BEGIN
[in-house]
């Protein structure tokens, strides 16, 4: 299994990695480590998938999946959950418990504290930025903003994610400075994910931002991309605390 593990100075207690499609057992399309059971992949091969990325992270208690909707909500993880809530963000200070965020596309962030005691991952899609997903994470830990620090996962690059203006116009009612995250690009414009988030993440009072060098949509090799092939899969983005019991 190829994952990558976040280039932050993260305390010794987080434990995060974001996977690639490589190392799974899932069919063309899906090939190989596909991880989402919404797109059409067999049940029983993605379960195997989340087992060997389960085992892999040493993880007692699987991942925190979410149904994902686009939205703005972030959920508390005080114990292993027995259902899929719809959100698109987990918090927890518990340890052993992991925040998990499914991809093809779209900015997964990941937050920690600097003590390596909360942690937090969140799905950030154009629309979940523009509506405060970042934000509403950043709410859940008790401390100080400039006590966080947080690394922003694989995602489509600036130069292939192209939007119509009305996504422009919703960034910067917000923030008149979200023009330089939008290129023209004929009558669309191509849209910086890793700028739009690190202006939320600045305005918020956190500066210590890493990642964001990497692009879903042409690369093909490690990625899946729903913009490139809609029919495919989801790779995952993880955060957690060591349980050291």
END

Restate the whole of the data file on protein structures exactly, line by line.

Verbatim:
[in-house]
């Protein structure tokens, strides 16, 4: 299994990695480590998938999946959950418990504290930025903003994610400075994910931002991309605390 593990100075207690499609057992399309059971992949091969990325992270208690909707909500993880809530963000200070965020596309962030005691991952899609997903994470830990620090996962690059203006116009009612995250690009414009988030993440009072060098949509090799092939899969983005019991 190829994952990558976040280039932050993260305390010794987080434990995060974001996977690639490589190392799974899932069919063309899906090939190989596909991880989402919404797109059409067999049940029983993605379960195997989340087992060997389960085992892999040493993880007692699987991942925190979410149904994902686009939205703005972030959920508390005080114990292993027995259902899929719809959100698109987990918090927890518990340890052993992991925040998990499914991809093809779209900015997964990941937050920690600097003590390596909360942690937090969140799905950030154009629309979940523009509506405060970042934000509403950043709410859940008790401390100080400039006590966080947080690394922003694989995602489509600036130069292939192209939007119509009305996504422009919703960034910067917000923030008149979200023009330089939008290129023209004929009558669309191509849209910086890793700028739009690190202006939320600045305005918020956190500066210590890493990642964001990497692009879903042409690369093909490690990625899946729903913009490139809609029919495919989801790779995952993880955060957690060591349980050291």